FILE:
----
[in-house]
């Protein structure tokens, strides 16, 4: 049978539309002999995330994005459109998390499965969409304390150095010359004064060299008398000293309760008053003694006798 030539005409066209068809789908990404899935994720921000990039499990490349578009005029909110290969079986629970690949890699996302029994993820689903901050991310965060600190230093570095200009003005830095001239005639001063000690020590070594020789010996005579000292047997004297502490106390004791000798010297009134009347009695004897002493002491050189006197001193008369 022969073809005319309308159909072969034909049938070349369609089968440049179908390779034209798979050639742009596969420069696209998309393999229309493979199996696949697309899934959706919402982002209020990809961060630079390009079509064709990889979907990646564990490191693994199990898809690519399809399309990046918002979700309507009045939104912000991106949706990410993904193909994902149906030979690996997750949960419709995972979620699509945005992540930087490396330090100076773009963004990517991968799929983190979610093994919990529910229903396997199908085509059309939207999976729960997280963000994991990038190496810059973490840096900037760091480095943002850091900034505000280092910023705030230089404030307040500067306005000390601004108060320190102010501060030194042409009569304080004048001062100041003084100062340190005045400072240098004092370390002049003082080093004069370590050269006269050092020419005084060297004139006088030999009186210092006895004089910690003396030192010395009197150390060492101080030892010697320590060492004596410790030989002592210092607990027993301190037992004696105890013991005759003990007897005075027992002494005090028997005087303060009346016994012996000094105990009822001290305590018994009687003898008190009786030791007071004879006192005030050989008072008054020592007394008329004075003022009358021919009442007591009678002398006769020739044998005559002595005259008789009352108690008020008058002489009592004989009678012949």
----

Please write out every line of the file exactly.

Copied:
[in-house]
């Protein structure tokens, strides 16, 4: 049978539309002999995330994005459109998390499965969409304390150095010359004064060299008398000293309760008053003694006798 030539005409066209068809789908990404899935994720921000990039499990490349578009005029909110290969079986629970690949890699996302029994993820689903901050991310965060600190230093570095200009003005830095001239005639001063000690020590070594020789010996005579000292047997004297502490106390004791000798010297009134009347009695004897002493002491050189006197001193008369 022969073809005319309308159909072969034909049938070349369609089968440049179908390779034209798979050639742009596969420069696209998309393999229309493979199996696949697309899934959706919402982002209020990809961060630079390009079509064709990889979907990646564990490191693994199990898809690519399809399309990046918002979700309507009045939104912000991106949706990410993904193909994902149906030979690996997750949960419709995972979620699509945005992540930087490396330090100076773009963004990517991968799929983190979610093994919990529910229903396997199908085509059309939207999976729960997280963000994991990038190496810059973490840096900037760091480095943002850091900034505000280092910023705030230089404030307040500067306005000390601004108060320190102010501060030194042409009569304080004048001062100041003084100062340190005045400072240098004092370390002049003082080093004069370590050269006269050092020419005084060297004139006088030999009186210092006895004089910690003396030192010395009197150390060492101080030892010697320590060492004596410790030989002592210092607990027993301190037992004696105890013991005759003990007897005075027992002494005090028997005087303060009346016994012996000094105990009822001290305590018994009687003898008190009786030791007071004879006192005030050989008072008054020592007394008329004075003022009358021919009442007591009678002398006769020739044998005559002595005259008789009352108690008020008058002489009592004989009678012949």